Learning goes on everywhere.  And some of the best learning happens outside of a classroom as you encounter new people and new experiences.  When I look back on my life to reflect on who taught me what, lots of people come to mind.  My sister Barbara has taught me what it really means to be a friend and how small words of encouragement can have a big impact.  One of my leadership mentors taught me how important it is to appreciate and acknowledge the efforts of the individuals on your team.  My mom taught me to love animals and to always extend a helping hand.  Others in my life have taught me the sort of person I do not want to be!  Lessons are everywhere!

When I try to settle on one person who taught me something concrete, I think of Sandy Tomlinson.  I met Sandy when I moved to Corpus Christi, Texas, in 1980.  We both taught writing at Del Mar College.  Her friendship helped make Corpus Christi feel like home.  I learned many things from her about teaching and friendship.  But Sandy also introduced me to Bird Watching.

Jabiru, Photo from Wikipedia

Jabiru, Photo from Wikipedia

Bird Watching is one of those activities that you will never fully understand until you participate as a bird watcher.  South Texas is a migratory path for hundreds of birds, so it was a great place to be introduced to this life-long activity.  I could look out in my backyard and see not only sparrows but also such colorful birds as indigo and painted buntings.  We could go to the coast and see Whooping Cranes, roseate spoonbills, and a variety of gulls.  Once, we even saw a Jabiru!  This bird is typical to South America, but it had somehow gotten off course and spent a few days in Corpus Christi.

I did not just learn to marvel at the wide diversity of birds that were around me.  But I learned the best guide books, the best binoculars and scopes, and some key locations where birds could be found.  Making identifications was not an easy task.  It helped to know what details to pay attention to, including but not limited to the shape of the beak; facial, tail, and wing markings; differences between male and female and adult and juvenile birds; typical habitats; flight patterns; and vocalizations.  Before I knew it, lots of these details were second nature to me as I watched birds in the field.  We took several trips to locations specifically to find birds we had not seen before.  I even started a life list—and got up to over 100 different birds recorded before I drifted away from taking regular birding trips.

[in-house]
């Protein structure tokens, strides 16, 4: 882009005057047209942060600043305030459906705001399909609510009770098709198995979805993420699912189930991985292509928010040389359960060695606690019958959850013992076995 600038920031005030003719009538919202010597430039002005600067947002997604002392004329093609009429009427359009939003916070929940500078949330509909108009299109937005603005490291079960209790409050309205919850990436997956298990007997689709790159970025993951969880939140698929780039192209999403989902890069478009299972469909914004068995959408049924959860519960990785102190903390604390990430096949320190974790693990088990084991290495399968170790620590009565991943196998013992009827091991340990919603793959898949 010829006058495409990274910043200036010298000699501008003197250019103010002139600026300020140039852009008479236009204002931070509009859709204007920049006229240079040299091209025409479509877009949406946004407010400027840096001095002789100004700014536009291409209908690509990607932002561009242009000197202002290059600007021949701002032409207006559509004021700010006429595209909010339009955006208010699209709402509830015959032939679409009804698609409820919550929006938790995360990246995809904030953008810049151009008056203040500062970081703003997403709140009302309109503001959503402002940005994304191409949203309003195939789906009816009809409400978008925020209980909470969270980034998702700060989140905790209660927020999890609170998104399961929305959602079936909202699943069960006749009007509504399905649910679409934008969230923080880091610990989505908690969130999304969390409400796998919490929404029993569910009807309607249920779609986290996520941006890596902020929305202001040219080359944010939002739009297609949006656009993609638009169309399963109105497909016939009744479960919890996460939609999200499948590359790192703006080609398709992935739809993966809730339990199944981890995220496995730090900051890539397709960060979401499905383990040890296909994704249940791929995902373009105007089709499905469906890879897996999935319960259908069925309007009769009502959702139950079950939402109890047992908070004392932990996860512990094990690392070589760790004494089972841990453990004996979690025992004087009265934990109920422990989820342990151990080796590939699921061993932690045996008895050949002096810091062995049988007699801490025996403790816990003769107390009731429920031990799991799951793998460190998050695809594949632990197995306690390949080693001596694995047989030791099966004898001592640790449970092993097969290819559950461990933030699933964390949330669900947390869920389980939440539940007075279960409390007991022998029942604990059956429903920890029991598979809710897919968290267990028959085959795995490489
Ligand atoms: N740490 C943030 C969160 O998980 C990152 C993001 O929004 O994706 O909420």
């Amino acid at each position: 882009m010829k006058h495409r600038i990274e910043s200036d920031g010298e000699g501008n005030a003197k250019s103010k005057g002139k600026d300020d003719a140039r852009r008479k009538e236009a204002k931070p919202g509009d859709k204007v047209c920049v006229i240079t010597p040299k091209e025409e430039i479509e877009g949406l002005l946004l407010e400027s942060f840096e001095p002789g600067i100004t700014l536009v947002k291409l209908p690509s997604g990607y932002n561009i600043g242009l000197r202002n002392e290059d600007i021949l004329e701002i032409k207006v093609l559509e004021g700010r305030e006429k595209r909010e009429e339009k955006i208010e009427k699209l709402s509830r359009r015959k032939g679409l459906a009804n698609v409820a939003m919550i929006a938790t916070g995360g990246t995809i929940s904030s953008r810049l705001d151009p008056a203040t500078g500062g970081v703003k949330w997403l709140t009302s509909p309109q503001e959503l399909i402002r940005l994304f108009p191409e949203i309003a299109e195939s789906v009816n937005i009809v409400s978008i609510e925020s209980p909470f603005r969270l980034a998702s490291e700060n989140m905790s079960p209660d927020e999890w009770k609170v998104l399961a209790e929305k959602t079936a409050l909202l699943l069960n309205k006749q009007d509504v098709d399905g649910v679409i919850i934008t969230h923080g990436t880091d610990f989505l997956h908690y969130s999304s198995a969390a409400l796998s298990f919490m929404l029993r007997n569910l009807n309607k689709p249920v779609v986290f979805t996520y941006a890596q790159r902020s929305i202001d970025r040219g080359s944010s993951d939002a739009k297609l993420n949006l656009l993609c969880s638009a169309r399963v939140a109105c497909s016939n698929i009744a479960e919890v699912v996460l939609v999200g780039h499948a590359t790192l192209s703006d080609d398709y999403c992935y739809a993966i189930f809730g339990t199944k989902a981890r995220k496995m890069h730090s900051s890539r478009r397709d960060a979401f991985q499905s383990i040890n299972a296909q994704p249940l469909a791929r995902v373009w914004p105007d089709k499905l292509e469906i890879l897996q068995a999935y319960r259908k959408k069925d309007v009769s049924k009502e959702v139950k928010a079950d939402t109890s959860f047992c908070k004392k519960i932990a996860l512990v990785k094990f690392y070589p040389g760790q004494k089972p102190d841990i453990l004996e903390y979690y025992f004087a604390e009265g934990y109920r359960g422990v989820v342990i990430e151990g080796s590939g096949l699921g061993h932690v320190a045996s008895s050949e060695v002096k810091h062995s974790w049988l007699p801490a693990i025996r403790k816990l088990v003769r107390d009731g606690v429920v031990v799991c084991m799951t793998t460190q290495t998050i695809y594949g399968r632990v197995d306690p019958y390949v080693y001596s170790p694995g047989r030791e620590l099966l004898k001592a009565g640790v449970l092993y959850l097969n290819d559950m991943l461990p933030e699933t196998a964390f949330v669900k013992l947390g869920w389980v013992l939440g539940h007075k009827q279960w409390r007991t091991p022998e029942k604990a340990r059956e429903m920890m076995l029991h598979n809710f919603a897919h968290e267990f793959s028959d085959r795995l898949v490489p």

Laughing Gulls

Laughing Gulls

Red Winged Black Bird

Red Winged Black Bird



Western Grebe

Western Grebe



All these details I learned are still there, waiting to be called upon every time I stop to marvel at birds wherever I am traveling.  I surprise myself sometimes when I make an identification or at least know what details to monitor for when I can check my sighting against a good bird book.  I think of Sandy whenever I am watching birds.  She died years ago, but lives on in my heart, in the birds around me, and in the many lessons she taught me about birding, enjoying nature, and living life to the fullest.

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 I hope you love birds too.  It is economical. It saves going to heaven.  Emily Dickinson

A bird does not sing because it has an answer. It sings because it has a song.   Chinese Proverb

Use what talents you possess: the woods would be very silent if no bird sang there except those that sang best.  Henry Van Dyke

No bird soars too high if he soars with his own wings.  William Blake

As long as I live, I’ll hear water-falls and birds and winds sing.  I’ll interpret the rocks. Learn the language of the flood, storm, and the avalanche. I’ll acquaint myself with the glaciers and wild gardens, and get as near the heart of the world as I can.  John Muir

No bird, but an invisible thing, a voice, a mystery.  William Wordsworth

In order to see birds it is necessary to become a part of the silence.  Robert Lynd